Unless you sleep on your back and never move, I can’t imagine ear muffs would be comfortable for sleeping. That brings me to Mack’s silicone putty ear plugs. These are slightly oily, slightly sticky wax-like blobs. You knead to soften, and smash them over (but not into) your ear canal. I cut one in half for my small ears. The stickiness helps hold them in. They are not as quick to apply as ear muffs, but easier than foam ear plugs.
They are reusable (some user reviews even mentioned running them through the washer in a lingerie bag when they started to discolor), and very portable. I carry mine in a tin breath mints box. Although they are not as effective as the ear muffs at completely blocking sounds, they make things sound farther away. They are actually better than ear muffs at reducing thumping bass, but equally ineffective for electrical hums, alas. I have found them helpful in an office environment, and also in combination with the ear muffs for loud and near noise (like hammering on the other side of the wall I am sitting next to).
One last thing I want to mention is ear buds. Maybe every other noise-sensitive person on the globe has already discovered this, but turtleneck ear buds (as I call them) are both more comfortable and more noise-blocking than the flat disk kind. They usually come with a set of cowls in 3 different sizes – don’t be afraid to use two different sizes if one of your ears is larger than the other. I won’t tell.
I have been really happy with the Panasonic RPHJE120K ear buds that I purchased from Amazon. I am hard on ear buds – I not only use them heavily, I snag them on things constantly. They have held up well so far (3 months). I find that I sometimes forget to remove them when I am no longer listening to anything, as it is just fine to have the ambient noise level muted a little. My only complaint is that there is no little doohicky that slides up the ear buds when you aren’t using them to keep them from tangling. Since they are nice and long, this is a real problem, and a rather strange oversight.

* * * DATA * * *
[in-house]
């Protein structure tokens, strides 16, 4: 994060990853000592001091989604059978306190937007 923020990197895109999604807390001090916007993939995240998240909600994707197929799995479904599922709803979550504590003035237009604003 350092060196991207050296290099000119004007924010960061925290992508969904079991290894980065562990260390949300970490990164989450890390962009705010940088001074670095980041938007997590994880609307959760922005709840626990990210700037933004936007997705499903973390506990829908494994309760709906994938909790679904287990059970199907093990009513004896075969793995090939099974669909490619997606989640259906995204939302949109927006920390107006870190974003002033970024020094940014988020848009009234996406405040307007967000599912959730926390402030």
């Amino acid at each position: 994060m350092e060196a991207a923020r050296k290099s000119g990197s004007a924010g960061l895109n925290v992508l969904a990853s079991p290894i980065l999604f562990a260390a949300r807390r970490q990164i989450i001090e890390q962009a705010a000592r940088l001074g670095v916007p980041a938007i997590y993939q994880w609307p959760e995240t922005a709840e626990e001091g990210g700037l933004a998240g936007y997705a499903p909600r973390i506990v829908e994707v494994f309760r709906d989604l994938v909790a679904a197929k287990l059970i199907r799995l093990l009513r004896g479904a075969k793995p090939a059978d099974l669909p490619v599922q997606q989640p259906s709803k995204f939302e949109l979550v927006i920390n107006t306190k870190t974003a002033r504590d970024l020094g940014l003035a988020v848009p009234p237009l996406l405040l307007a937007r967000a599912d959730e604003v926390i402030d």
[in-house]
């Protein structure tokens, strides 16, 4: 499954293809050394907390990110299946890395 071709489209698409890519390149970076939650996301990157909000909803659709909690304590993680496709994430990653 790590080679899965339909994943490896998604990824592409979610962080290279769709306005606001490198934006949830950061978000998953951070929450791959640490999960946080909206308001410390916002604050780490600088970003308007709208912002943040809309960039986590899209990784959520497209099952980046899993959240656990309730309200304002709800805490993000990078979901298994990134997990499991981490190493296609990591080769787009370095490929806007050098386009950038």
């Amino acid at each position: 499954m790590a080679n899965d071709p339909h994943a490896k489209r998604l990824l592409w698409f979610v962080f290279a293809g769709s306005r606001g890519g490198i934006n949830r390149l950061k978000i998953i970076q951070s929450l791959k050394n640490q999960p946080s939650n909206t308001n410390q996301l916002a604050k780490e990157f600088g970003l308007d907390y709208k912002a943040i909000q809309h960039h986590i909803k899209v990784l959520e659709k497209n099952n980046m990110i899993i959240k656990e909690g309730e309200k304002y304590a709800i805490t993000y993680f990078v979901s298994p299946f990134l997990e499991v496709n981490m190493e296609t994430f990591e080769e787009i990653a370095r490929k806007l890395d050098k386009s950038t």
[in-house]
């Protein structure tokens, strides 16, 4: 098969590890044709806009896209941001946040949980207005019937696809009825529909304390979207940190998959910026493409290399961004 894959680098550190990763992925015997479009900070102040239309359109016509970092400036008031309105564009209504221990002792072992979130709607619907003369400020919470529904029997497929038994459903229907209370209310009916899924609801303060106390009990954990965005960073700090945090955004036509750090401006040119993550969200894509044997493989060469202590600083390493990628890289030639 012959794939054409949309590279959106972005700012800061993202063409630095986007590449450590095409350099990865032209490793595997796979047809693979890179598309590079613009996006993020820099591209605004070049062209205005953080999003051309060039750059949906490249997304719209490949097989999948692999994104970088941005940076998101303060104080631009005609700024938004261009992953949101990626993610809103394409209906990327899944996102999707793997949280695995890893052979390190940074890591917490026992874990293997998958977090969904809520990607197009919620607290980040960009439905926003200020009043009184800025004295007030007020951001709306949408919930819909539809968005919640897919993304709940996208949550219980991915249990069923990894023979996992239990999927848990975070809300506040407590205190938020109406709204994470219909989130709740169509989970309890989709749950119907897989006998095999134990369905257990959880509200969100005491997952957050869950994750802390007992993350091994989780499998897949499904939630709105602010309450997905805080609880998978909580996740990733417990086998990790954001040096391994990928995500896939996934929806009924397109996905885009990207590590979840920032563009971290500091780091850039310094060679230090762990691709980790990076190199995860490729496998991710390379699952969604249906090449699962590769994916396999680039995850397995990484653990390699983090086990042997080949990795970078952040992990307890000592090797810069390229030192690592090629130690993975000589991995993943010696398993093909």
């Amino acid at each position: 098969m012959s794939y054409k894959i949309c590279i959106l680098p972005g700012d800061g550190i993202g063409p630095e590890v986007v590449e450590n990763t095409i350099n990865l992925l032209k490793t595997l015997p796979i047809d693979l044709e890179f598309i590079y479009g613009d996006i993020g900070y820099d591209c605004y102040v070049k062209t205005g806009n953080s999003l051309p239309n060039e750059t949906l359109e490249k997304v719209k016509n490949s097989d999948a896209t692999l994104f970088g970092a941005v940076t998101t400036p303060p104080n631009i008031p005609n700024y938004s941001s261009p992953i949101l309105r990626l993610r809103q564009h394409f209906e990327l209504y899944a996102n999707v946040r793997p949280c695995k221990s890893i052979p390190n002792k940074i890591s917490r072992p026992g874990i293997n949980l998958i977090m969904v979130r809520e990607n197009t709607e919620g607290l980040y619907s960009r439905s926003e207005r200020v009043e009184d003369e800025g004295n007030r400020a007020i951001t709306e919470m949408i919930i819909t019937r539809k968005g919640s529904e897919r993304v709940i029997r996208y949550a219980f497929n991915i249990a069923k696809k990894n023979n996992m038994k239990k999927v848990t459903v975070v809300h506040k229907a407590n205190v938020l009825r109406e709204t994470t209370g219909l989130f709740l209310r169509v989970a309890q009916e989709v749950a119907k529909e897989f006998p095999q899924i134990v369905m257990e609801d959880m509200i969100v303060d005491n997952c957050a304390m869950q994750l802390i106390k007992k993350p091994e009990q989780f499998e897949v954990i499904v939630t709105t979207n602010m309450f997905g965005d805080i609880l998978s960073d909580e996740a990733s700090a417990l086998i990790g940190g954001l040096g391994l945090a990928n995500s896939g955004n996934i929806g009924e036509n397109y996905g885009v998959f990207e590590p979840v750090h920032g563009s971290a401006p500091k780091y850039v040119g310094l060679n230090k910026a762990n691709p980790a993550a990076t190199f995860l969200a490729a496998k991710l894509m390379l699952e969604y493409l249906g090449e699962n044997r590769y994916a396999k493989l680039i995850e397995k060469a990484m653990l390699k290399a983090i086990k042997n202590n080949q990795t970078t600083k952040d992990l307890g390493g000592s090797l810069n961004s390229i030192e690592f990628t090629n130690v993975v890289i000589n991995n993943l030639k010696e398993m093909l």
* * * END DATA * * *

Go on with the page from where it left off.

UPDATE: I bought these in July 2014, and they worked perfectly until one side went out in February 2018. This is seriously amazing considering how heavily I use them, and how often they get yanked because they got caught on something, especially given the cost. They got a little break about 2 years in, when I mislaid them for two months and bought another pair. There are some things an HSP just can’t go without. So now I have a second set (for which I paid even less) all ready to go. I did switch out the rubber tips because they made my ear canals itch and peel. I replaced them with silicone tips. My ear canals still peel (maybe that is unavoidable when you have something rubbing on your skin for hours a day), but at least they they don’t itch anymore.
I bought all of the above on Amazon. The ear muffs were under $24 including shipping. I also looked at 3M Peltor X-Series, which might be a better choice for people with larger heads (I later had a chance to use these, and found them very similar to the Thunder T#s in terms of comfort, fit, and what sounds they blocked. Maybe they are a little less snug, but I wouldn’t go so far as to recommend them to person’s with large heads). The Panasonic ear buds were $8.50 ($7.08 including shipping the second time around), and the Mack’s ear plugs were $4 for a 6-pack. I found the user reviews very helpful – definitely check these out before making a buying decision. They steered me away from some choices that would not have worked for me. I also looked at products and user reviews at http://www.earplugstore.com.